Quote Originally Posted by Miranda View Post
    The biggest and first thing she taught me was that I could not control/change another person. I was only in charge of myself. That is so simple, yet so huge, once you really get that.
    So true, and so important to remember!

  7. #37
    Join Date
    Dec 2007
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    Quote Originally Posted by indysteel View Post
    If you're willing to share, how consistently have you been in conventional therapy? I'm a big believer in CBT and I've seen a therapist myself for over ten years. During on of my first visits with my therapist, she told me that in her experience, it takes 3-5 years of regular CBT to consistently feel better. Now that seemed like a long time at the outset, but in the end, the time (and financial) investment has been well worth it. Her prediction was right; I started to see significant gains at about the 3 year mark and felt mostly "healed" (if that's possible) by year five. I've mostly stuck with it since then because I actually enjoy my appointments with her, and I've had some big life changes over the past few years. I think I could stop though with no ill effect. I'd add that one of the things that coincided with feeling tons better was the start of my yoga practice. I have no concrete idea of why it helped so much, but it did. It just makes me feel more at peace with myself. I know Crankin recommends it to some of her patients; perhaps she can better explain why.

    I bring that up to encourage you to stick with CBT over the long haul if you can afford it. It takes time to reinforce new thoughts patterns ans ways of dealing our stressors. I wish you the best in this journey. There is must to be gained from simply taking these first big steps toward emotional wellness.
    I must admit that I have not been consistent. My first foray into therapy was after I hit rock bottom with my out-of-control panic and anxiety. I went to see a psychologist and he used hypnotherapy (didn't feel much like anything), and EMDR. He may have done some CBT, but to be honest I don't remember a whole heck of a lot because that was 17 years ago. I had 10 sessions (which I paid out of my pocket and he was expen$ive) and he released me. Initially it didn't feel like therapy did anything, and to be honest I don't know how much it has, but I did feel better after a few years. Around that time I took an anxiety clinic where we did full-on CBT but again, I probably didn't retain a whole lot other than my becoming an abdominal breather. I've gone for counseling every now and again after that, but more sporadic as I only get $500 through my insurance for counseling and that amount really doesn't go far.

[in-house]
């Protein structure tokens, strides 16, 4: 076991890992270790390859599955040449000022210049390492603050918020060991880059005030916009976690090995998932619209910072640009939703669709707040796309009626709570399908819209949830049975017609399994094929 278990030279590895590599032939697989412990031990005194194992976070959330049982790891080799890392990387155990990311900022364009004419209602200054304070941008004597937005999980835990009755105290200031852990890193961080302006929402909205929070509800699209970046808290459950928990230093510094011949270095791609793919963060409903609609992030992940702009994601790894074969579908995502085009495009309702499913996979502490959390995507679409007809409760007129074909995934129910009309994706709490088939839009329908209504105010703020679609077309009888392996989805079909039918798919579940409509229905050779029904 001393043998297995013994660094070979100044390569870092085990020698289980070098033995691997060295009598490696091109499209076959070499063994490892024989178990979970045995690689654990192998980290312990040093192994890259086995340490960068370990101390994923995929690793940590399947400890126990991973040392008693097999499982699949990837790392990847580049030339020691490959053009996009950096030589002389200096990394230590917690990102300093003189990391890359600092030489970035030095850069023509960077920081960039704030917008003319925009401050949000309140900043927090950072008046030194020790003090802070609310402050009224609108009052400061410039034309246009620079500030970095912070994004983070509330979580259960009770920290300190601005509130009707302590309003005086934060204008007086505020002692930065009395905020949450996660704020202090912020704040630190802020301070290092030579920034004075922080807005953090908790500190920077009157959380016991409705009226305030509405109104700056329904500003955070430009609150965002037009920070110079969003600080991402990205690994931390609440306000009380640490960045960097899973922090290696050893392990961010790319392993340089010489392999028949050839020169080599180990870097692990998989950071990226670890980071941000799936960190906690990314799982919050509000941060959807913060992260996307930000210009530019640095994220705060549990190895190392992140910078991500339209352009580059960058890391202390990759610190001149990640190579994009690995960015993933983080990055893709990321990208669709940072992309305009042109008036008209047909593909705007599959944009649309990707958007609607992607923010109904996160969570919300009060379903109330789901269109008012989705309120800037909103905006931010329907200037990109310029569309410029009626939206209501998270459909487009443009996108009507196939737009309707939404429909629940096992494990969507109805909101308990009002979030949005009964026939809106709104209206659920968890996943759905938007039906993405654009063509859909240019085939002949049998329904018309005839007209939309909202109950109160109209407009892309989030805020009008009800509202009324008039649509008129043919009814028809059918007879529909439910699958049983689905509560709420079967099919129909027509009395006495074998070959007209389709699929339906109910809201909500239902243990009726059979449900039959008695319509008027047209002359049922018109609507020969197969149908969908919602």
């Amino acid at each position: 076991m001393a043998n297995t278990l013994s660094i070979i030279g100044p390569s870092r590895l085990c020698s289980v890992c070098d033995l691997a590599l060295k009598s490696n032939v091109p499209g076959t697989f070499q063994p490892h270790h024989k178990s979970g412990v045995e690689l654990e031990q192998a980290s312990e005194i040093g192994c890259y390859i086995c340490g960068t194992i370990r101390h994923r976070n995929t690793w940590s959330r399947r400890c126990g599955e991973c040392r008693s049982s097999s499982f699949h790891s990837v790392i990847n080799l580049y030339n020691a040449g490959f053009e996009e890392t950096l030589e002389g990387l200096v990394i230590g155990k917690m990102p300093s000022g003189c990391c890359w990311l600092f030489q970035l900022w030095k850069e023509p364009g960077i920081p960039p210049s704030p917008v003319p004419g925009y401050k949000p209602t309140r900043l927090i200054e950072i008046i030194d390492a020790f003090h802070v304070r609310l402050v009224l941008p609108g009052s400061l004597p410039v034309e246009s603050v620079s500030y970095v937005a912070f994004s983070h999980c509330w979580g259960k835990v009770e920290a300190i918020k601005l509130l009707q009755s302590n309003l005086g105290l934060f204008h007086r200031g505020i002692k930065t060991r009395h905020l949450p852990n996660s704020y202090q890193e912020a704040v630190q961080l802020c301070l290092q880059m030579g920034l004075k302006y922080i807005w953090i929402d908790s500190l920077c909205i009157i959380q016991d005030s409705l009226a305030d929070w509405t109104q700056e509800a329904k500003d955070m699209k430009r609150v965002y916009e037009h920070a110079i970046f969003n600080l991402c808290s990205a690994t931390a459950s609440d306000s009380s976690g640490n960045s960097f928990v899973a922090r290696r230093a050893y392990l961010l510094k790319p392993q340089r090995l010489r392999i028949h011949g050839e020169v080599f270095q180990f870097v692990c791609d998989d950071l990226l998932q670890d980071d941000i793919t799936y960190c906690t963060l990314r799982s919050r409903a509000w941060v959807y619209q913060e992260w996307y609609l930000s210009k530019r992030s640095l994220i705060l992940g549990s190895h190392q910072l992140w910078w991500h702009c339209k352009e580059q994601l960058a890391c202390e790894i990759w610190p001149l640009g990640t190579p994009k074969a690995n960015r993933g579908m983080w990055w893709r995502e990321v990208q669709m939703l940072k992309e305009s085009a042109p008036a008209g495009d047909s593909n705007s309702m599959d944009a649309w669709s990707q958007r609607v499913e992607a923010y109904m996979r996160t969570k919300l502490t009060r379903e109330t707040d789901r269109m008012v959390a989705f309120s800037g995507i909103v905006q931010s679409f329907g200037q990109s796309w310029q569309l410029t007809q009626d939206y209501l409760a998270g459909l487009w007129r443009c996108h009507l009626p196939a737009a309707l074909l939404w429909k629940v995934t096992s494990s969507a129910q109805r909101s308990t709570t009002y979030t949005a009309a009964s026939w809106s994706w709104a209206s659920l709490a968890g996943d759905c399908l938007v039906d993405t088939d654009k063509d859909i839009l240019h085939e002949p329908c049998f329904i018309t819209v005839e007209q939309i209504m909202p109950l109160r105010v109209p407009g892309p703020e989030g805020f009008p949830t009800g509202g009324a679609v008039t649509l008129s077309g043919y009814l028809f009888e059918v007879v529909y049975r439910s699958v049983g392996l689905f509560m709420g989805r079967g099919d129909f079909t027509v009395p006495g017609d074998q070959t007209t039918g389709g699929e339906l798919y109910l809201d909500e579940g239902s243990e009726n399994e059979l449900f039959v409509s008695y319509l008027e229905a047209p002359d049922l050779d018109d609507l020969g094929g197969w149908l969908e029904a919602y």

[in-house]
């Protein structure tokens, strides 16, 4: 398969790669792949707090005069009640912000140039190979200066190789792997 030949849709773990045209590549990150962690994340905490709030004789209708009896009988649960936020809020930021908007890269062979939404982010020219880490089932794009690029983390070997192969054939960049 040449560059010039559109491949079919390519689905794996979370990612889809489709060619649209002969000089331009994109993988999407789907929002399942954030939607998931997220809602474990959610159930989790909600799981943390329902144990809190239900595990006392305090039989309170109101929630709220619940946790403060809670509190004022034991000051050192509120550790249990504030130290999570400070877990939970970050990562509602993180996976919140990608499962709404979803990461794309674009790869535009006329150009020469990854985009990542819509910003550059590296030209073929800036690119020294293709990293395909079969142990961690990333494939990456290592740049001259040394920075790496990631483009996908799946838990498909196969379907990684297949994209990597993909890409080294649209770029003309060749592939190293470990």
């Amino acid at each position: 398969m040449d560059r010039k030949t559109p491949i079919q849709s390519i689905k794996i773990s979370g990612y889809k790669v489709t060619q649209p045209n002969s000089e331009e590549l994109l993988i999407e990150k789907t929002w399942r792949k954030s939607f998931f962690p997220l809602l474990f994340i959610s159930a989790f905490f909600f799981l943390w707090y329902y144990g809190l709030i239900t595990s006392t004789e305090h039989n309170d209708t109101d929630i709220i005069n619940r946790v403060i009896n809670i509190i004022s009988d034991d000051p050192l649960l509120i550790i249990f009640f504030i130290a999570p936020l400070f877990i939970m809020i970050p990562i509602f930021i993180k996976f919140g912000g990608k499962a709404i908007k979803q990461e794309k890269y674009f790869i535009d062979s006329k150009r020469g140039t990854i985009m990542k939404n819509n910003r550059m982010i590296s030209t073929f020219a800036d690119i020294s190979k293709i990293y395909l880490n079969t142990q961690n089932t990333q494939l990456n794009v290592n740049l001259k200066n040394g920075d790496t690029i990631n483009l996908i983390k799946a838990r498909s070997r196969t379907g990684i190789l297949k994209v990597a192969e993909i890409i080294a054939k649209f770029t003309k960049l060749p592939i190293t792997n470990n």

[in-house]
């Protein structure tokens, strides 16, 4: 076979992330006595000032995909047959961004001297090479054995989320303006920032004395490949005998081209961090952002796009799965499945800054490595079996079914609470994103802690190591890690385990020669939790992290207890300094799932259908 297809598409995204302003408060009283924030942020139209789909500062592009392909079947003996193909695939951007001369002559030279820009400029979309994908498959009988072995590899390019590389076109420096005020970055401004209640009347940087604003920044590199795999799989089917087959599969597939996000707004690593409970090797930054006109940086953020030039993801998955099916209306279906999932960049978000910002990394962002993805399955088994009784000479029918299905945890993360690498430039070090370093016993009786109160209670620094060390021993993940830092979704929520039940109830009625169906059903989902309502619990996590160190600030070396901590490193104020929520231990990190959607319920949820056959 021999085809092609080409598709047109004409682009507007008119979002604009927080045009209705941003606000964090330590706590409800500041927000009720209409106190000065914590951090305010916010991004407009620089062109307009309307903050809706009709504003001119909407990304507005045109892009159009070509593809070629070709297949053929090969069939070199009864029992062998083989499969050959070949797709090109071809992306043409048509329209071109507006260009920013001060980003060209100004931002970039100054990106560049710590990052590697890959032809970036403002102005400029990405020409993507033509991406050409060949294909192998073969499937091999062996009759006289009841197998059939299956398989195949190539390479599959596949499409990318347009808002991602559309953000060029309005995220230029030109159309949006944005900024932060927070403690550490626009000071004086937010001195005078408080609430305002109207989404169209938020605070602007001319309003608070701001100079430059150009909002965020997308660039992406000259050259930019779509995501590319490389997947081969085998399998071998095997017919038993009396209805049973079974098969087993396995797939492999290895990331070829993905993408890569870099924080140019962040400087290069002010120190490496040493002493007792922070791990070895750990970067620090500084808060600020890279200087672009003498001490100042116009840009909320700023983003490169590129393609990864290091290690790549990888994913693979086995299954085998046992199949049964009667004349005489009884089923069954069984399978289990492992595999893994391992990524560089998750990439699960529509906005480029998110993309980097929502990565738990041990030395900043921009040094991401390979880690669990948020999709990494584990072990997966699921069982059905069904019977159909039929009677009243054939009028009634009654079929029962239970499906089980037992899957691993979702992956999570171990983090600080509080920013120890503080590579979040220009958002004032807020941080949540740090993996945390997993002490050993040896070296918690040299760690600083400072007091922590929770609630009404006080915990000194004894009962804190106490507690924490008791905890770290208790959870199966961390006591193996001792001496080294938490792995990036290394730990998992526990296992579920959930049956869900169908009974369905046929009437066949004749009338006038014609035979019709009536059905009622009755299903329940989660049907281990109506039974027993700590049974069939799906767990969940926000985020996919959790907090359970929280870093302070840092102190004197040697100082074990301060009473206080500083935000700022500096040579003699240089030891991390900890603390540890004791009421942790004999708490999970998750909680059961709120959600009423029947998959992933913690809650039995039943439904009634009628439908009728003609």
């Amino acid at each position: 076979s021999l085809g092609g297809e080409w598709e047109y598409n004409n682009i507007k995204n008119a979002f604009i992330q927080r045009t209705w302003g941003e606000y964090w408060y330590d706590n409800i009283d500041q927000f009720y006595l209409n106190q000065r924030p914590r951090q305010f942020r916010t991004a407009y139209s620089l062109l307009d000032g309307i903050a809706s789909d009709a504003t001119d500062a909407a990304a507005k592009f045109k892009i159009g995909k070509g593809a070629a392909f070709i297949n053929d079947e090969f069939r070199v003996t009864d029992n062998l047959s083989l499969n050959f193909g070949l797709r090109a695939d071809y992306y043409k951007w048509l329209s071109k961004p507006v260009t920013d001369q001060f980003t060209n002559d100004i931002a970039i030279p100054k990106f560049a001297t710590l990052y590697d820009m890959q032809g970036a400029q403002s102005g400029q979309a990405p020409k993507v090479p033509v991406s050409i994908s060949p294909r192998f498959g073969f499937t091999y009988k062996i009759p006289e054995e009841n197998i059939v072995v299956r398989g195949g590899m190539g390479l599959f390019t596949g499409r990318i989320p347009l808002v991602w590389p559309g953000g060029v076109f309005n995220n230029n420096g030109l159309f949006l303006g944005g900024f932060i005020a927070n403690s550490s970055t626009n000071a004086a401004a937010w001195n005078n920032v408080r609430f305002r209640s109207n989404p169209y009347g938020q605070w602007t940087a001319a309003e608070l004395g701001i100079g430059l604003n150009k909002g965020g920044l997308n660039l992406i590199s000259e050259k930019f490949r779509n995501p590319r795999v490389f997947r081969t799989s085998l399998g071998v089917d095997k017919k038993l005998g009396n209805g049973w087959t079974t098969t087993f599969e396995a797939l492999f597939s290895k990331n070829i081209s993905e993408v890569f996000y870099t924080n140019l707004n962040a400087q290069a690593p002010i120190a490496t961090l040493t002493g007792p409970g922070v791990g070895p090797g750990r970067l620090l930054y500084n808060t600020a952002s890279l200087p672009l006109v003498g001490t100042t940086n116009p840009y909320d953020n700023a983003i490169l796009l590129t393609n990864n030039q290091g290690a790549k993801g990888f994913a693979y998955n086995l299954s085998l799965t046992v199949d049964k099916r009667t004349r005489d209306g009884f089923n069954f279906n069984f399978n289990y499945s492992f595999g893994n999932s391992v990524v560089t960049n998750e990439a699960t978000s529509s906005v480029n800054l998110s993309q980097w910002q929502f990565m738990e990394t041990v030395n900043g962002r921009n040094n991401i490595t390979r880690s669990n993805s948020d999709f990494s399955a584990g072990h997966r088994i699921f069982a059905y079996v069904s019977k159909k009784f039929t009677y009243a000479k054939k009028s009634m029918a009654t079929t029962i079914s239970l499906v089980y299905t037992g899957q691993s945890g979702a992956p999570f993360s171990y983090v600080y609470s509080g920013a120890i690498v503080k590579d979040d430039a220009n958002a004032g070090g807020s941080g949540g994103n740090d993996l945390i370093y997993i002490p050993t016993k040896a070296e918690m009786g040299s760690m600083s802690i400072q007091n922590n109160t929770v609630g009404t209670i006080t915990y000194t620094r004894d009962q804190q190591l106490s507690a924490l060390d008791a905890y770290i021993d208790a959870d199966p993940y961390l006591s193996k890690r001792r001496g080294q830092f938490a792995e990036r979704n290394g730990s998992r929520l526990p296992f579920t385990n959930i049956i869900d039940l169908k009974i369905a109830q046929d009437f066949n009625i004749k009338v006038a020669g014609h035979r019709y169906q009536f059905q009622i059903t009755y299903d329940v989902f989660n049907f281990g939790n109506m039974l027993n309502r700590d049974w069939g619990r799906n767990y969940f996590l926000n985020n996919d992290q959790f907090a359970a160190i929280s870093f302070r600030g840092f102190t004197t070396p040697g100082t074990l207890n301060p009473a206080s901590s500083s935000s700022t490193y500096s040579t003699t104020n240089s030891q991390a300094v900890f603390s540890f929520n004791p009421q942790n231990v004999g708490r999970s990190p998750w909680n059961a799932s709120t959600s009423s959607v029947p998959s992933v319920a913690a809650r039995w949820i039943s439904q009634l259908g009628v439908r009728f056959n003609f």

I guess when things are "okay", I get complacent and not be mindful of the things I've learned and usually when it becomes a crisis that's when I look for help. This will be my first go with meds, and I'm still hesitant but I owe it to myself to see if I am actually capable of being happy. My guess is I'm on such a super low-dose that it won't make any difference until I up it to what I was prescribed, but a friend who is on it told me some unfavourable experiences like not being able to cry, or feeling like there is a ceiling to your emotions. Anyways, we'll see.

    As for my bf, he's come back to town yesterday, and while he's still very withdrawn, he's done a couple of things to give me some hope. I still struggle with catastrophic thinking, even when I tell myself I don't know, and to not predict the future that I can't possibly tell. That is what I really need to work on, my thought process, because I always jump to the worst conclusion. The root of all this is I inherently think I'm unlovable and unwanted. I REALLY need to work on that because I know it's not true (funny how the head knows but the heart doesn't believe it).

  8. #38
    Join Date
    Dec 2011
    Posts
    238
    The root of all this is I inherently think I'm unlovable and unwanted.

    I feel this way about myself too. I recently heard a quote in a movie "We accept the love we think we deserve." And I just broke down in tears, because I thought, that is why I ahve no love in my life...because I don't think I deserve it...

    WOrking on changing that thinking....but man it's hard.

  9. #39
    Join Date
    Sep 2006
    Location
    Central Indiana
    Posts
    6,043
    I felt unloved and unloveable for most of my life. As trite as it sounds, it took learning and choosing to love myself and to trust that that was enough to finally feel loved. I found my husband not long after that, but as much as I love him and he loves me, my stronger and more resilient sense of self love is what changed my life the most.

    Of course getting to that point took a lot of work. I had a lot of thought patterns to change and I had to practice some detachment from my feelings to get enough mental and emotional space to do that. That's why I think a lengthy course of CBT is important.
    Live with intention. Walk to the edge. Listen hard. Practice wellness. Play with abandon. Laugh. Choose with no regret. Continue to learn. Appreciate your friends. Do what you love. Live as if this is all there is.

    --Mary Anne Radmacher